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Asian Soymeal Demand Stable; Bird Flu Woes Recede

Published on 4 April, 2006, Last updated at 01:53 GMT
 

4th Apr: SINGAPORE - Asian soymeal demand is likely to remain stable over the next several months, as poultry consumption slowly returns to normal levels in several bird flu-affected countries in the region, analysts said Tuesday.

Considering major consumers of feed meal such as Japan, South Korea, Taiwan and the Philippines aren't yet affected by the epidemic, there is even a chance of demand being higher than last year, they said.

In China, where there were reports of the outbreak in several provinces this year, feed consumption is beginning to pick up, albeit slowly.

Soymeal is largely used as poultry feed in China and other Asian countries.

Although most Chinese soybean crushers are still making losses, soymeal prices have currently risen to CNY2,210-CNY2,250/ton from around CNY2,100-CNY2,200/ton in early December. Prices came under pressure in December after more than a dozen bird flu cases were reported in November.

Soymeal sales so far this year are still around 30% lower on year, but sales have picked up in the last few weeks, as China didn't report any new cases of bird flu among poultry since the end of February, traders said.

"We are counting on soymeal demand rising in April. But, if more bird flu cases are reported, I can't imagine what will happen," said the sales manager of a major crusher in China's Shandong province.

Thailand, Vietnam To Consume More Feed

In Thailand, soymeal demand is expected to rise by 5%-6% on-year as government measures to control the spread of the outbreak have eased fears among the public to consume poultry products.

Thailand consumed around 4.5 million tons of soymeal in 2005.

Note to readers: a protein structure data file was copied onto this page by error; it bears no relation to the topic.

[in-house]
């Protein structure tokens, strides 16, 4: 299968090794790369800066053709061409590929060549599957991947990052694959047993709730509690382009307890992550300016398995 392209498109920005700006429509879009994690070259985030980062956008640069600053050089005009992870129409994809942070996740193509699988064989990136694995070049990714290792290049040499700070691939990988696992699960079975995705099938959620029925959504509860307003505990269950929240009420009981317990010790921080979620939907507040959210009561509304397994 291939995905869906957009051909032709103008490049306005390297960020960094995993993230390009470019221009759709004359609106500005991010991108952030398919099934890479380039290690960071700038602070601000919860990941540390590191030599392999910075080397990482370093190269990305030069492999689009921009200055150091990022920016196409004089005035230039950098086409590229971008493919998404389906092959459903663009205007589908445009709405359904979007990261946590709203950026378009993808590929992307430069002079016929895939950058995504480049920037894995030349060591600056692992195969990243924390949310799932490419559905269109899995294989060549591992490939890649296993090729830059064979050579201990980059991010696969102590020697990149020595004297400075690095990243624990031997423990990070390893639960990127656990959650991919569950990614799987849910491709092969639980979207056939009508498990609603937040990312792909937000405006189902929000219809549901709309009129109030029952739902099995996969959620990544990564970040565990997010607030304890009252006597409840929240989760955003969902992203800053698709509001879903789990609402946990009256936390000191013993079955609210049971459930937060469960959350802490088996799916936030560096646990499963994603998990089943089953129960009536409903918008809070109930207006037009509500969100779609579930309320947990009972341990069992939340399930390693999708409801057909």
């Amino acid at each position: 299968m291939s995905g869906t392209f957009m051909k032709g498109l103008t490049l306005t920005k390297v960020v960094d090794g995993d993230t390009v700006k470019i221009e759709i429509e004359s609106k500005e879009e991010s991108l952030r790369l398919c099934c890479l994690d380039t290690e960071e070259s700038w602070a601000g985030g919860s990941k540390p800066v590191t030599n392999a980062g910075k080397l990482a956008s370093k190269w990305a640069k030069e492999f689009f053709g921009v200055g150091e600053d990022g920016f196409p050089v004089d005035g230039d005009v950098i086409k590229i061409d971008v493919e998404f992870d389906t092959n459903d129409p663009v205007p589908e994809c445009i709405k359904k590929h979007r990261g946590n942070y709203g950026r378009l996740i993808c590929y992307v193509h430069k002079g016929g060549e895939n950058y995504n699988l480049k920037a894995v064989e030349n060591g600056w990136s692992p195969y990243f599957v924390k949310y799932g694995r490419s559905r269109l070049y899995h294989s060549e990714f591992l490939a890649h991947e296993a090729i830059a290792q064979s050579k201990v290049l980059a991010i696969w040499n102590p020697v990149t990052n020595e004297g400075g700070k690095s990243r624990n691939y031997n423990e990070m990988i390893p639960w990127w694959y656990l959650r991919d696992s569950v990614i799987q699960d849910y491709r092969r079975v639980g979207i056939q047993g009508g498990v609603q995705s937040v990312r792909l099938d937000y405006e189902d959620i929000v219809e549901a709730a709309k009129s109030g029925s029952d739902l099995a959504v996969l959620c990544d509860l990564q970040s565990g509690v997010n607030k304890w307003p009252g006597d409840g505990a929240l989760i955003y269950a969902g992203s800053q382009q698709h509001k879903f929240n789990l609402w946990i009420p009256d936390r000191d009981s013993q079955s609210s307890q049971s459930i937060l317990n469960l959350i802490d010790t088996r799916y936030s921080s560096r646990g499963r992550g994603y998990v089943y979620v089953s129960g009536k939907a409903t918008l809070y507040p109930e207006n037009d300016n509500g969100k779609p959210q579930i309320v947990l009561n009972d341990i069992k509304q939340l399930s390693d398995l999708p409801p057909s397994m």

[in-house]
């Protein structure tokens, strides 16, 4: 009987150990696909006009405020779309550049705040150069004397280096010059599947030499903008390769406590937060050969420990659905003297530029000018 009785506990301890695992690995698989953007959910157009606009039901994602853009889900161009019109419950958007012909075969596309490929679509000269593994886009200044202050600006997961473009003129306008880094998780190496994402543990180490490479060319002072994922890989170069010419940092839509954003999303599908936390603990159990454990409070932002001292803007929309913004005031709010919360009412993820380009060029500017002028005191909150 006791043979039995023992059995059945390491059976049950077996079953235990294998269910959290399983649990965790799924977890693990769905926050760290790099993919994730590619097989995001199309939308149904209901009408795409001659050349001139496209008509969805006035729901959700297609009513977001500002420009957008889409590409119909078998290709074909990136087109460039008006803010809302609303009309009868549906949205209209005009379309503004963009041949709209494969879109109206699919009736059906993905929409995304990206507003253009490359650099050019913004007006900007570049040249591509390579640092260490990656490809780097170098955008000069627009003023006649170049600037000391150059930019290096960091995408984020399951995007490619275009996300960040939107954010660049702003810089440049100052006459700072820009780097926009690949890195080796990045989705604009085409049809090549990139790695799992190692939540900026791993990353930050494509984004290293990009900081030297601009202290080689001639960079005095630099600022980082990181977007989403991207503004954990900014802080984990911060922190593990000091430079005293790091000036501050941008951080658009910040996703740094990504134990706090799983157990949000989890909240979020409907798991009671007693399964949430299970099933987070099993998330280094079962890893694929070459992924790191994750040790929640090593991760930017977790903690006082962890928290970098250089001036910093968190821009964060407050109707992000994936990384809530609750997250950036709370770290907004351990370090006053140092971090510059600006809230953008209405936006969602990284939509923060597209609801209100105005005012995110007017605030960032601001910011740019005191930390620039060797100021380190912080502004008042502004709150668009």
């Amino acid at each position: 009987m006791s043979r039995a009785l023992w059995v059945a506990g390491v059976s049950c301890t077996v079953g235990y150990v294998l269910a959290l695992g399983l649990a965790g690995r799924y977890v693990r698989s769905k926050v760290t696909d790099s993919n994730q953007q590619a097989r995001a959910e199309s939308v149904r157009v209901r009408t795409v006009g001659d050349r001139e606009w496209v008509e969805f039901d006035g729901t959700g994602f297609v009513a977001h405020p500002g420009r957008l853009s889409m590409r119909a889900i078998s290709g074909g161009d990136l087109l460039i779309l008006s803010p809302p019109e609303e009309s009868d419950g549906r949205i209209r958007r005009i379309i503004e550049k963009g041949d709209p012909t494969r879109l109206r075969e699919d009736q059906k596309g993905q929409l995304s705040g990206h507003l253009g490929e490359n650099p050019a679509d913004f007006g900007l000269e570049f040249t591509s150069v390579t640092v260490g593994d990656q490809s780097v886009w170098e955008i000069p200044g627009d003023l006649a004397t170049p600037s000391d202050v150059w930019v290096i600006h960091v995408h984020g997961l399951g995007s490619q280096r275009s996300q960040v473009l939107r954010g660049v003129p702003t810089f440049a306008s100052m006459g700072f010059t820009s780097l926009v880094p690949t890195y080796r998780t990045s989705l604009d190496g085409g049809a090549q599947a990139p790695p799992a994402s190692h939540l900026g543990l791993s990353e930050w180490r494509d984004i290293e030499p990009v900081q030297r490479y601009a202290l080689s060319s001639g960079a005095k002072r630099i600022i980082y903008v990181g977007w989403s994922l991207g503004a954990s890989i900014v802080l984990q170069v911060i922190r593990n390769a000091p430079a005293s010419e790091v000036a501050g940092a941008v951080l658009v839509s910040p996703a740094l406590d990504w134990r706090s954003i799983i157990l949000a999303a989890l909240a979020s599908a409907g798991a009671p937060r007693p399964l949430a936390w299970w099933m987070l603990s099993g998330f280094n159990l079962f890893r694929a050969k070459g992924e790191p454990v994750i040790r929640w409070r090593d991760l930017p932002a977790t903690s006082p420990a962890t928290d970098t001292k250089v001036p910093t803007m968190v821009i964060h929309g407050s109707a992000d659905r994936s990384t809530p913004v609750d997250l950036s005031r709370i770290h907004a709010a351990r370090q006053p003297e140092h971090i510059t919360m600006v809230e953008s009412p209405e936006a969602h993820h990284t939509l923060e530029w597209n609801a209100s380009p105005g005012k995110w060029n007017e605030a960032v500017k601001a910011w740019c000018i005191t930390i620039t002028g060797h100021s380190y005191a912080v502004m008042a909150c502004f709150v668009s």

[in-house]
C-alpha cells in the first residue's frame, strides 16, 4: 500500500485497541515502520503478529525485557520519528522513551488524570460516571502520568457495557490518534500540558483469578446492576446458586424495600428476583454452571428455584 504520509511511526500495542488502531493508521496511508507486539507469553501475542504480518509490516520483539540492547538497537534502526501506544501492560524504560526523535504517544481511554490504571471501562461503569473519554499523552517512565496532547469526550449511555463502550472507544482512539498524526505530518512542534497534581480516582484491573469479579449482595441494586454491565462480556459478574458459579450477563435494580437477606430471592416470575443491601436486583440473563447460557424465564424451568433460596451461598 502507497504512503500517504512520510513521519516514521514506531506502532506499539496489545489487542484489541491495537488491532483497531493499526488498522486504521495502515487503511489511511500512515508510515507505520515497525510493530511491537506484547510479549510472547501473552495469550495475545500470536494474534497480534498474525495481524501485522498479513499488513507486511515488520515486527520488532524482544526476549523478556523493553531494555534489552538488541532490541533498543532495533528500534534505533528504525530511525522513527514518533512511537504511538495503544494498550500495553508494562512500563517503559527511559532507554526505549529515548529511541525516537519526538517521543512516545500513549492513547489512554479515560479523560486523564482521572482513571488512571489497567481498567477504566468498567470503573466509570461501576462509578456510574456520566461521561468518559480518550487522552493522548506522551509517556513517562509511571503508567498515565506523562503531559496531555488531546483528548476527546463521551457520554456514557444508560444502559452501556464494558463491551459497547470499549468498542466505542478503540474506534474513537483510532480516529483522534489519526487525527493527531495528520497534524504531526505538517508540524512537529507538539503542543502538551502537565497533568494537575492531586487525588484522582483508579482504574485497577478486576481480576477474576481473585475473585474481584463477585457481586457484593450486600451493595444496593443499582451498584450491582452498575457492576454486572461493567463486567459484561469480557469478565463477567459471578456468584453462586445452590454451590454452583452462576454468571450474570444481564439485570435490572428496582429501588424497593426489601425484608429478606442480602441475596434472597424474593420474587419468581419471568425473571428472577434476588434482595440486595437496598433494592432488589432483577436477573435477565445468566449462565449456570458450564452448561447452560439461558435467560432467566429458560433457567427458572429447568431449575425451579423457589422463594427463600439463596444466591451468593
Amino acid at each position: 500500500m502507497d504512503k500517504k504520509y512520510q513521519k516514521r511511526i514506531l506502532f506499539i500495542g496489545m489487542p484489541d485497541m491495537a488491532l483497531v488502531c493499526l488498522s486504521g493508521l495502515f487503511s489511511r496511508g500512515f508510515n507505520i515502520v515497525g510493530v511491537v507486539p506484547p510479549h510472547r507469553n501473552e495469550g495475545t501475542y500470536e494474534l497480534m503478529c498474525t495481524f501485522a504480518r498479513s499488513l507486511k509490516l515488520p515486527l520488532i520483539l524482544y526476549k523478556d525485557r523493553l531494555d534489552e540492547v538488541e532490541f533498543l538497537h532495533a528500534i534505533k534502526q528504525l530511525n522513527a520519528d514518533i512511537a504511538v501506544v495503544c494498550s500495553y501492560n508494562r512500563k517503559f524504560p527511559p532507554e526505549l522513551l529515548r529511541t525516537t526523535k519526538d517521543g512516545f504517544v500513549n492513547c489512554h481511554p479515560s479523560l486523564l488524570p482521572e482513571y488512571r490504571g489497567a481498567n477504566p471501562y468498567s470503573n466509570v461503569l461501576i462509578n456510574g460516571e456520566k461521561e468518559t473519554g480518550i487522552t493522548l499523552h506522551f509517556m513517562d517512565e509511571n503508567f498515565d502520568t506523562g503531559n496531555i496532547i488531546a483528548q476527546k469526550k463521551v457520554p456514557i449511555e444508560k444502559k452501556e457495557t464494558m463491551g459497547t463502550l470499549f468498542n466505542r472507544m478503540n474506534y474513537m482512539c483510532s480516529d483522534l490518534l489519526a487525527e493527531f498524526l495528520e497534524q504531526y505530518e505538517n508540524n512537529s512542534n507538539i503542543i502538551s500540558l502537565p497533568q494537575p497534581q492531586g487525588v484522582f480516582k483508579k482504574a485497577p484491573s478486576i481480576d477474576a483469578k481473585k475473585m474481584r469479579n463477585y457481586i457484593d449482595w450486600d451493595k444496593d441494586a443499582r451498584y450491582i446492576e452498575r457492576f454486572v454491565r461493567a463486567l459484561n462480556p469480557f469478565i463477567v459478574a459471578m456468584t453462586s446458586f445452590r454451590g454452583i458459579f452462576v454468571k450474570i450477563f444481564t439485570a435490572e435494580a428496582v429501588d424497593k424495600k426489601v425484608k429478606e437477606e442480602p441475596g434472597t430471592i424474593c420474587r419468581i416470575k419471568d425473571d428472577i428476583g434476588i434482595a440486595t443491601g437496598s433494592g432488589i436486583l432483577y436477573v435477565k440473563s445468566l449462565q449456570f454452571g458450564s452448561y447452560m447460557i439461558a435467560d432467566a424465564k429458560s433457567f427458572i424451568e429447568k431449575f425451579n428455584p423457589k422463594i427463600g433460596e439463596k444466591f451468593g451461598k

"People in Thailand are learning to live with bird flu. Unlike two years ago when bird flu outbreak hit poultry demand hard, in 2006, the situation is quite different," said Chevee Wises, manager of Thai Feedstuff Users' Promotion Association.

Besides rising domestic demand for poultry products, Thailand has also started to export cooked chicken, which has helped support demand for feedmeal.

Despite the expected 5%-6% rise in domestic demand, overall imports this year are likely to be around 1.8 million tons, the same level as in 2005.

Meanwhile, in Vietnam, soymeal demand is soaring because of the country's growing catfish exports to the European Union.

"While bird flu has really hit poultry consumption in Vietnam, the rise in catfish exports to Europe, as more people switch to eating fish as a safer alternative to chicken, has boosted soymeal demand," said a trader in a Hanoi-based multinational trading firm.

The trader said Vietnam imported 130,000 tons of soymeal in March, its highest monthly imports ever, compared with just 60,000 tons imported in February.

"Even in April, Vietnam may import up to 100,000 tons of soymeal," the trader said.

Indonesian Feed Demand Seen Unchanged On Year

In Indonesia, which has been affected by the epidemic for the last several years, demand for poultry remains subdued, though people are still consuming poultry products.

But traders don't expect any sharp fall in Indonesia's soymeal imports this year.

"I think soymeal imports will be around 1.5 million tons, unchanged from last year. Demand doesn't seem to be any different so far in 2006, from last year," said an analyst in a Jakarta-based multinational trading house.

The prospects for demand in India and Malaysia are also dull, as India faces its first-ever bird flu outbreak while Malaysia has been reeling under renewed pressure since February.

India so far has detected bird flu in three districts since Feb. 18 this year.

"While domestic soymeal demand hasn't really suffered much so far, fresh orders from poultry farms have slowed and if more bird flu cases are detected, demand may take a hit," said D.R. Kalra, executive director of the Solvent Extractors' Association of India.

"We are really watching the emerging bird flu scenario carefully and at this moment it's not certain how the bird flu situation plays out in coming months," added Kalra.

India consumes around 2 million tons of soymeal annually.

Malaysian demand has also been hit over the last one month as new bird flu cases were detected in some provinces.

"Demand for soymeal came down by at least 20% on-year last month as poultry sales have taken a hit," said the purchasing manager of a Penang-based feedmill.

He said demand can pick up again over the next few months if no new cases of the epidemic are reported in April.

 

 
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